Sprawling beside the largest cemetery in the Southern Hemisphere, Lidcombe is a vibrant suburb in western Sydney. It was originally known as Haslam’s Creek and was renamed in 1913 in honour of two mayors - Henry John Larcombe and Frederick Lidbury. Lidcombe was settled by a large number of Ukrainians in the post-World War II years and remains a cultural hub for the Ukrainian community today.
Things to do in Lidcombe
Spend an afternoon strolling through the Rookwood Cemetery, which is the world’s largest cemetery from the Victorian era that’s still in operation. It encompasses the Sydney War Cemetery where Australian service personnel were buried during World War II, together with British servicemen who died as prisoners of war in Japanese-run camps.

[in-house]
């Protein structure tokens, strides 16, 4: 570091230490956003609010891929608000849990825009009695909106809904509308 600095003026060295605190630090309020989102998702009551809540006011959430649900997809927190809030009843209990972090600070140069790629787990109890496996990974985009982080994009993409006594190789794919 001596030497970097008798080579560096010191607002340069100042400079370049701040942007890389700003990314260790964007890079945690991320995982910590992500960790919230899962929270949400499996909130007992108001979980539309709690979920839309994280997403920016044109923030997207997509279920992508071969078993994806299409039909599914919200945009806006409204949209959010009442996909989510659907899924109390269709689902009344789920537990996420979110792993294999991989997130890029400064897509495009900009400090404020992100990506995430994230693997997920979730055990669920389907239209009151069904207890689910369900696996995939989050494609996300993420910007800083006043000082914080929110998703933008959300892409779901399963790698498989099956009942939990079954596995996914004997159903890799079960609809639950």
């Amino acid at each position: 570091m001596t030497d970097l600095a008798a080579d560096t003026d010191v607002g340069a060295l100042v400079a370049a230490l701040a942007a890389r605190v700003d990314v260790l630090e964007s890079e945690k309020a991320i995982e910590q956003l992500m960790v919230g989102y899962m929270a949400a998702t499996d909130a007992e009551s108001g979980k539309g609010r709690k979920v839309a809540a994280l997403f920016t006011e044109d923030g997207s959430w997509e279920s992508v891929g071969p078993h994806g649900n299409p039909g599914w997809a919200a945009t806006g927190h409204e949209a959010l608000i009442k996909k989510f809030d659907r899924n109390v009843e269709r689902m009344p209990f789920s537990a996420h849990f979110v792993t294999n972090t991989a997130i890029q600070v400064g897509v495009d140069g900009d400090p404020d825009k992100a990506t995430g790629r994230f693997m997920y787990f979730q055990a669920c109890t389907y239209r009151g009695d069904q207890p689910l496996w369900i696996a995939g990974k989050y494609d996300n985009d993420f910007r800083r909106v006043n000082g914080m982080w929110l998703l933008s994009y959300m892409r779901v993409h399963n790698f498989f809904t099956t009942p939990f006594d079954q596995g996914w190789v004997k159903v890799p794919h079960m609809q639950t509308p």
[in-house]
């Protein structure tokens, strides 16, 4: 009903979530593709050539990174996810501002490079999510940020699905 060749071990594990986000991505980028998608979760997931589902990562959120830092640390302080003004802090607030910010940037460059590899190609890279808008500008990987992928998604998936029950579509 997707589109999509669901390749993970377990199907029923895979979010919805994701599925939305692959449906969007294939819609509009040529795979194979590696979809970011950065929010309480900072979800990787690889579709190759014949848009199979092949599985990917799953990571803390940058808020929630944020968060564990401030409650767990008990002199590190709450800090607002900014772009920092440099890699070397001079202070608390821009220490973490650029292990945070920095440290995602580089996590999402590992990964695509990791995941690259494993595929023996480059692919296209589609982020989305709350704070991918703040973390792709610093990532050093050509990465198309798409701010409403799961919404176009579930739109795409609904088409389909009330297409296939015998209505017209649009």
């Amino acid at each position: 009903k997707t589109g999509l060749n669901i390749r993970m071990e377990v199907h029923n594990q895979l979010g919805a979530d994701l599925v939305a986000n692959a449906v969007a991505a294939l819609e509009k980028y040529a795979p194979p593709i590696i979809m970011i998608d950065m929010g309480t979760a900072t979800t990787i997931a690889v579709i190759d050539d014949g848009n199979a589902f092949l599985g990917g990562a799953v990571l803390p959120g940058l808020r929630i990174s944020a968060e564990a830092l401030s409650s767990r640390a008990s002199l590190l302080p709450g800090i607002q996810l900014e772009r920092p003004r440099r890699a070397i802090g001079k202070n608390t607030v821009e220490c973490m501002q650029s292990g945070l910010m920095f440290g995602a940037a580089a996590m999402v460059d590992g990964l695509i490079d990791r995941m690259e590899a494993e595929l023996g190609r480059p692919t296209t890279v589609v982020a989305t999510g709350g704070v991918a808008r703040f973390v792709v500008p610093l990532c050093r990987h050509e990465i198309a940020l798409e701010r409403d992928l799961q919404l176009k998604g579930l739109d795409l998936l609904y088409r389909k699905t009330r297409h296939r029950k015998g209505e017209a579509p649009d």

Admire the picturesque St Michael the Archangel Catholic Chapel and the Anglican All Souls" Chapel, then photograph the whitewashed St Athanasios Greek Orthodox Church. Also within the Rockwood Cemetery are shrines established by Sydney’s Armenian, Ukrainian and Russian communities, together with a poignant Jewish memorial.
In addition to the Rookwood Cemetery, Lidcombe is home to several other heritage-listed sites that include the cottages, dormitories and dining hall of the 19th-century Lidcombe Hospital Precinct. Photograph the Art Deco architecture of the Railway Hotel and the former Lidcombe Post Office, a red-brick building in a Federation Free-style. Also heritage-listed is The Gables, a historically significant residence that is a rare example in the region of a Victorian Gothic mansion.
Lidcombe is a 30-minute drive from Sydney’s CBD and the same distance from Sydney Airport. Lidcombe railway station is served by four different train lines while buses connect to the surrounding suburbs. The centre of Lidcombe is compact enough to explore on foot."